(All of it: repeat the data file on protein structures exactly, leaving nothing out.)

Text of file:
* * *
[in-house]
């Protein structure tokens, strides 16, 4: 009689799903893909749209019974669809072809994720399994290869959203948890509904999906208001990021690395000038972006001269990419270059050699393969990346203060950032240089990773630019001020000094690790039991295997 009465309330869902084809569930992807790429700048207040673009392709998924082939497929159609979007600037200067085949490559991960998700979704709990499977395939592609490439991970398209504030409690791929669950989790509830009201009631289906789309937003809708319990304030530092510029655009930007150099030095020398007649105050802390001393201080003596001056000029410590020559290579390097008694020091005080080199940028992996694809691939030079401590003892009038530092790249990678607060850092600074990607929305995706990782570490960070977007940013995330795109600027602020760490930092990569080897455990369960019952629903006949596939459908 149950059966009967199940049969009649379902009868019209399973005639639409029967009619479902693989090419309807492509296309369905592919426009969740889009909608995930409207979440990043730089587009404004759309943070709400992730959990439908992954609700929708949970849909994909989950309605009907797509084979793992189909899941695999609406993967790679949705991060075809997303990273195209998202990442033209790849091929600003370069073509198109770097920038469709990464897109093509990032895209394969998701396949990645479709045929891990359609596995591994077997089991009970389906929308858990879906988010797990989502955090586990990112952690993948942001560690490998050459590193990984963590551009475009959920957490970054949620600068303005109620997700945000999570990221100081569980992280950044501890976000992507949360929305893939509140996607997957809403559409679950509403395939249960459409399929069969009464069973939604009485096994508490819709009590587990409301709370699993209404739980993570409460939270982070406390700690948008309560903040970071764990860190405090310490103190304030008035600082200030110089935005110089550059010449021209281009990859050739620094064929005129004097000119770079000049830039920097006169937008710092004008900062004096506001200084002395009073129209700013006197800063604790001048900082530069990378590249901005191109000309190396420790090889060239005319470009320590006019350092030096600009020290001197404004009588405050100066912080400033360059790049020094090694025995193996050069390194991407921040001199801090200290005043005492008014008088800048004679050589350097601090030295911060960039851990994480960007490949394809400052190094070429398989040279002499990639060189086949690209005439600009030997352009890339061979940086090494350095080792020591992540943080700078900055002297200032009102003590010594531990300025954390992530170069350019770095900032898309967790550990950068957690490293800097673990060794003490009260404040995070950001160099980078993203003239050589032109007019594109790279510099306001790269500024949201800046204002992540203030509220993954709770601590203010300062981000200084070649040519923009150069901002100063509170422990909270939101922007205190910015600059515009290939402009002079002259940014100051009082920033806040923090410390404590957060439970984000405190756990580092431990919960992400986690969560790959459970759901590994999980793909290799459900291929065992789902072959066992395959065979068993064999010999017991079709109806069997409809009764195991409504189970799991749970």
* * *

[in-house]
């Protein structure tokens, strides 16, 4: 009689799903893909749209019974669809072809994720399994290869959203948890509904999906208001990021690395000038972006001269990419270059050699393969990346203060950032240089990773630019001020000094690790039991295997 009465309330869902084809569930992807790429700048207040673009392709998924082939497929159609979007600037200067085949490559991960998700979704709990499977395939592609490439991970398209504030409690791929669950989790509830009201009631289906789309937003809708319990304030530092510029655009930007150099030095020398007649105050802390001393201080003596001056000029410590020559290579390097008694020091005080080199940028992996694809691939030079401590003892009038530092790249990678607060850092600074990607929305995706990782570490960070977007940013995330795109600027602020760490930092990569080897455990369960019952629903006949596939459908 149950059966009967199940049969009649379902009868019209399973005639639409029967009619479902693989090419309807492509296309369905592919426009969740889009909608995930409207979440990043730089587009404004759309943070709400992730959990439908992954609700929708949970849909994909989950309605009907797509084979793992189909899941695999609406993967790679949705991060075809997303990273195209998202990442033209790849091929600003370069073509198109770097920038469709990464897109093509990032895209394969998701396949990645479709045929891990359609596995591994077997089991009970389906929308858990879906988010797990989502955090586990990112952690993948942001560690490998050459590193990984963590551009475009959920957490970054949620600068303005109620997700945000999570990221100081569980992280950044501890976000992507949360929305893939509140996607997957809403559409679950509403395939249960459409399929069969009464069973939604009485096994508490819709009590587990409301709370699993209404739980993570409460939270982070406390700690948008309560903040970071764990860190405090310490103190304030008035600082200030110089935005110089550059010449021209281009990859050739620094064929005129004097000119770079000049830039920097006169937008710092004008900062004096506001200084002395009073129209700013006197800063604790001048900082530069990378590249901005191109000309190396420790090889060239005319470009320590006019350092030096600009020290001197404004009588405050100066912080400033360059790049020094090694025995193996050069390194991407921040001199801090200290005043005492008014008088800048004679050589350097601090030295911060960039851990994480960007490949394809400052190094070429398989040279002499990639060189086949690209005439600009030997352009890339061979940086090494350095080792020591992540943080700078900055002297200032009102003590010594531990300025954390992530170069350019770095900032898309967790550990950068957690490293800097673990060794003490009260404040995070950001160099980078993203003239050589032109007019594109790279510099306001790269500024949201800046204002992540203030509220993954709770601590203010300062981000200084070649040519923009150069901002100063509170422990909270939101922007205190910015600059515009290939402009002079002259940014100051009082920033806040923090410390404590957060439970984000405190756990580092431990919960992400986690969560790959459970759901590994999980793909290799459900291929065992789902072959066992395959065979068993064999010999017991079709109806069997409809009764195991409504189970799991749970």